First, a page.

Down Syndrome Camp Offers Fun, Education to Campers and Parents

By Alyssa Schnugg
Staff writer
alyssa.schnugg@hottytoddy.com

For two days this past weekend children with Down syndrome enjoyed the fun and camaraderie that Camp Hopewell brings as they played, swam and created art while enjoying the sounds of laughter and joy.

Sponsored by 21 United of Mississippi, the camp is for individuals with Down syndrome and their immediate family members.

“Unlike most camps where it’s just the kids, the parents stay here, too, and are able to get involved in the activities with their child,” said Scott Thompson, president and founder of 21 United. “Kids with Down syndrome spend so much time in physical and speech therapy. Here, they just get to play and have fun.”

Thanks to the Buddy Walk that 21 United holds each October, the two-day camp is free for all campers and their families.

“They participate in typical camp activities,” Thompson said. “Swimming, art, archery, canoeing, arts and crafts, and the parents are offered educational programs as well, or just time to sit and share their experiences. They learn they aren’t alone.”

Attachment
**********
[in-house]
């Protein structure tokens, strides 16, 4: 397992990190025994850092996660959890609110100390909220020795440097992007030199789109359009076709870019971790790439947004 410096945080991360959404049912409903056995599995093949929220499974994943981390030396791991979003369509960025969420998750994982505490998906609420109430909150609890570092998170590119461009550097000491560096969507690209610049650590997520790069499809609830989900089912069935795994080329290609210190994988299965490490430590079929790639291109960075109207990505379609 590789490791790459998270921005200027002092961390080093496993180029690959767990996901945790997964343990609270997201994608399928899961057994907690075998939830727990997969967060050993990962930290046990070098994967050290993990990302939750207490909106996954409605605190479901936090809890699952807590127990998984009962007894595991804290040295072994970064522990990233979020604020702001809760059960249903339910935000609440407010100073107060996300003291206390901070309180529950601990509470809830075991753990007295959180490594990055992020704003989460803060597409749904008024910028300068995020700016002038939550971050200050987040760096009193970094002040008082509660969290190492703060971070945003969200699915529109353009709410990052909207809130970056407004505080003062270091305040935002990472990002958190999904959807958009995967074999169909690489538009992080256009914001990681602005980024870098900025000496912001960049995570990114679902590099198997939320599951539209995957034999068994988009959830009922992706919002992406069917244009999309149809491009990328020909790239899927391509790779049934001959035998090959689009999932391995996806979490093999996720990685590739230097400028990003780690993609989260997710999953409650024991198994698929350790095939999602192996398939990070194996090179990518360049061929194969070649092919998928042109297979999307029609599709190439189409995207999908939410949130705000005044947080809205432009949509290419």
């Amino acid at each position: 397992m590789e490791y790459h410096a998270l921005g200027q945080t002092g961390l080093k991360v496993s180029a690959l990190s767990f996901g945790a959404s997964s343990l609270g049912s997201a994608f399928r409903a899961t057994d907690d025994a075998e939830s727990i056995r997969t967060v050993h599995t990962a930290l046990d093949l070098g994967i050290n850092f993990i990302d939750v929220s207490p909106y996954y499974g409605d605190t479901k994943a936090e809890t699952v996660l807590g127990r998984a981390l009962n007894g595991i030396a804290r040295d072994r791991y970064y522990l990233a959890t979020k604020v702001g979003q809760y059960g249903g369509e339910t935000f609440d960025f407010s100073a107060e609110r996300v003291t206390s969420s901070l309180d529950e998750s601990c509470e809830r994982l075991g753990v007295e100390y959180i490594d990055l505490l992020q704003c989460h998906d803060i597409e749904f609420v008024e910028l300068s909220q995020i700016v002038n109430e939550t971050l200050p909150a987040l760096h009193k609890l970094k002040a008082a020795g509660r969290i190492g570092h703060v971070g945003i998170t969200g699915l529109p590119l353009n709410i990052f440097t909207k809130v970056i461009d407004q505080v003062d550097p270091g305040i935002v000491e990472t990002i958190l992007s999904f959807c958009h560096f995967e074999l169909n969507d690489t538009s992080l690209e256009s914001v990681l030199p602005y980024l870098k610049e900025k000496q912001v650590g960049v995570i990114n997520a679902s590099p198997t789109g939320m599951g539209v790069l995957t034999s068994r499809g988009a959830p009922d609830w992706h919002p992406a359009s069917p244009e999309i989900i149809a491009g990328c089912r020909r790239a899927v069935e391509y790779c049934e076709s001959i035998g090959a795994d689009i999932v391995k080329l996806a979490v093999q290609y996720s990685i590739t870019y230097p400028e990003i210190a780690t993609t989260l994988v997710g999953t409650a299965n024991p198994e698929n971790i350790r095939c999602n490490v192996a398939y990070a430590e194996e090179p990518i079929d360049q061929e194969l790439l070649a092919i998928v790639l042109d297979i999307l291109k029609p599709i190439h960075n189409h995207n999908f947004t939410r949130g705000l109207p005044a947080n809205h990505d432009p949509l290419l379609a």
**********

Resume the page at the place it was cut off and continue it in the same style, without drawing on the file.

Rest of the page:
Arts and crafts fun at the 21 United Down syndrome camp.
Photo courtesy of Scott Thompson.

The campers and their parents welcomed a special guest Friday. University of Mississippi men’s basketball coach Kermit Davis, his wife, Betty and their 30-year-old daughter, Ally, who has Down’s syndrome, visited the camp and spent more than two hours sharing their experiences raising their daughter and the many transitions they went through as she grew to adulthood.

The Davis family recently moved to Oxford after Davis was hired as head coach. Their other daughter, Claire, attends Mississippi State University as a business major.

“We are fortunate to have speakers with such a wealth of knowledge and personal experience joining us this year,” Thompson said. “As parents of children with Down syndrome, we want to make sure they get the very best education possible and that the siblings get the attention they also need and deserve.”

Created by three Oxford families, 21 United of Mississippi is a nonprofit organization that advocates for the inclusion, value and acceptance of individuals with Down syndrome.

For more information, contact Scott Thompson at 662-816-9898 or thompson@olemiss.edu.


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